FIG. 1 shows the back area of the heart with the electrode assembly fastened in the pericardium. The electrode assembly (1) consists of two defibrillation electrodes (10) and (11). The indifferent poles (16) and (17) are pole wires. Defibrillation electrode (10) is positioned on the right atrium (2). Defibrillation electrode (11) is positioned on the left atrium (3). The pole wires are made of nitinol wire, which has been given an undulating shape by annealing, so that the pole wires each have one elastic section (12) and (13). The elastic sections (12), (13) are wave shaped consisting of a crest and a trough. Each pole wire leads into an electrically insulated stainless steel stranded wire (14) and (15), which leads distally to the fixation member (20) and (21). The fixation member is an elastic T-bar made of silicone, for example, which is anchored in the pericardium (4). The pole wires (16) and (17) are reinforced by inserted coils.
The two mutually insulated leads (5a) and (5b) or (6a) and (6b) are fed together in a protective tube (5) and (6) to the different electrode pole (18) or (19), which is designed as a clamping sleeve. Lead (5a) is electrically conductively connected with the inside of the clamping sleeve (18). Lead (5b) leads to the indifferent pole wire (10). Lead (6a) is electrically conductively connected with the inside of the clamping sleeve (19). Lead (6b) leads to the indifferent pole wire (11).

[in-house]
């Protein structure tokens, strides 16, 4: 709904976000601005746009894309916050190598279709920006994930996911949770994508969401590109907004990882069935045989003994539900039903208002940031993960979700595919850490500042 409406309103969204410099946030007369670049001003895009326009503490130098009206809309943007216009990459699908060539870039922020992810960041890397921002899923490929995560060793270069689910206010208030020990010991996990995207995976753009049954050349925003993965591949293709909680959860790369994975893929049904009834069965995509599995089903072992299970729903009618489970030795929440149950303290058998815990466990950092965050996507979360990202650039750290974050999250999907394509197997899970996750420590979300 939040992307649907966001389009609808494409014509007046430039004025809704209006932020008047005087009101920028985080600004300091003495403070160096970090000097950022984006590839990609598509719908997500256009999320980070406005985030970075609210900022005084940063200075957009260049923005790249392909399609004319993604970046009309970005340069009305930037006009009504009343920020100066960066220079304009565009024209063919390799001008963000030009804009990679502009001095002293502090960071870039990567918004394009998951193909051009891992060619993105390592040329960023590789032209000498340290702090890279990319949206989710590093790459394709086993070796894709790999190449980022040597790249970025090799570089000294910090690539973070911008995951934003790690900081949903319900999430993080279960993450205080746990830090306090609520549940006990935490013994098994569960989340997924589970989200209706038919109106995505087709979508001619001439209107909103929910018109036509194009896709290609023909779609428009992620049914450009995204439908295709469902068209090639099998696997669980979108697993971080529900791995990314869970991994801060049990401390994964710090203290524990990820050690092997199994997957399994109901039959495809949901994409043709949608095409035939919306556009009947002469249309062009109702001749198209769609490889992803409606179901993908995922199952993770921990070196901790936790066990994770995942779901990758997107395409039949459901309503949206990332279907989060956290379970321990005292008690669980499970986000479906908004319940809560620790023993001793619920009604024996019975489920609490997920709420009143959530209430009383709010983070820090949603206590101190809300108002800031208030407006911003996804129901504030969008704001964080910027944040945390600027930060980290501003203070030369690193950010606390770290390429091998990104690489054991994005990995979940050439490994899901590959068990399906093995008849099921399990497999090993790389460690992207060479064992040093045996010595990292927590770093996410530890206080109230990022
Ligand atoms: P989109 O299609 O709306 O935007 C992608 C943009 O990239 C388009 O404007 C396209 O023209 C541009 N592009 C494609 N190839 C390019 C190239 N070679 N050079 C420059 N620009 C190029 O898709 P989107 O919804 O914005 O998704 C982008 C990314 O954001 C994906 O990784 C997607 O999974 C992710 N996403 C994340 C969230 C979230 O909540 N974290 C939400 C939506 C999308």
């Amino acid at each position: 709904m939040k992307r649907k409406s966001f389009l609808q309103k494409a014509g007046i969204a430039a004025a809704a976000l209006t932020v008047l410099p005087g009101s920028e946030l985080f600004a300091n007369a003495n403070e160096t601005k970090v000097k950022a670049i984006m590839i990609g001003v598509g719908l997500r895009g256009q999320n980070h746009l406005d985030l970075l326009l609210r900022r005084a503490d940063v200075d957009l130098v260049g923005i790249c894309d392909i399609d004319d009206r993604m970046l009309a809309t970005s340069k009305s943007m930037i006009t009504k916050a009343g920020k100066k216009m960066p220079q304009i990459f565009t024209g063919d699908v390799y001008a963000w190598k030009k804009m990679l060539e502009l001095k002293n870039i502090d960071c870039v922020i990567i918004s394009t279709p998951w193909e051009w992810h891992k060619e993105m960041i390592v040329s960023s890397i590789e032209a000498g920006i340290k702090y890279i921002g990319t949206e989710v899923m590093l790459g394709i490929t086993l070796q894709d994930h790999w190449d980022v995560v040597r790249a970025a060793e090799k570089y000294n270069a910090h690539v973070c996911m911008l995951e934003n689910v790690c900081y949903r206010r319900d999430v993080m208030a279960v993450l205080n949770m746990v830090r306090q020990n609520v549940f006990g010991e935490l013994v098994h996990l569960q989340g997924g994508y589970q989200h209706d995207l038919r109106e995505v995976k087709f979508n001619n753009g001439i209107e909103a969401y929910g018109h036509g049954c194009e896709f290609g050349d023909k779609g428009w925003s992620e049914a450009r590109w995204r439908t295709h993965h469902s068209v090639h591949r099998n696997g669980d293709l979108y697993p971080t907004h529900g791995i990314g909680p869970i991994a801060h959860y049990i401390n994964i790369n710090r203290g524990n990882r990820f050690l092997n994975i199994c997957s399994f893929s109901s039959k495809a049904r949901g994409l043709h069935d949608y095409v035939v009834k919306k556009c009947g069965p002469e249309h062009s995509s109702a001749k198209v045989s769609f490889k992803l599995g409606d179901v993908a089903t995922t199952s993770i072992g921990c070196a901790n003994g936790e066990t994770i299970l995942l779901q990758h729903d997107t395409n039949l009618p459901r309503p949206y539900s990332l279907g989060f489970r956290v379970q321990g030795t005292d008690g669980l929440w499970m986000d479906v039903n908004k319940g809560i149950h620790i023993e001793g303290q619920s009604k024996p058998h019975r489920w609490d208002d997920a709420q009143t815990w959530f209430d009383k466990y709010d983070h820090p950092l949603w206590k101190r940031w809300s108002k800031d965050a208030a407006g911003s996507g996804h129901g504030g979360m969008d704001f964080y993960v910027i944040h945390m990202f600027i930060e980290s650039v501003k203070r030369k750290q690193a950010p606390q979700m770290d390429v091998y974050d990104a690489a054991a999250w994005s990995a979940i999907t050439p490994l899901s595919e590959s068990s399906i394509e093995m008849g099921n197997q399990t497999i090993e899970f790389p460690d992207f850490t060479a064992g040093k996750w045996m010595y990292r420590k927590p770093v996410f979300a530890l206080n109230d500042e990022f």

Protective tubes (5) and (6) are fed together into the guide tube (7). Guide tube (7) is slidable along its longitudinal axis, so that the distance between the two defibrillation electrodes (10) and (11) and between the two different electrode poles (18) and (19) is variable. If the guide tube (7) is pushed upwards the two clamping sleeves (18) and (19) come closer together. Also the shape and spacing of the defibrillation electrodes (10) and (11) change.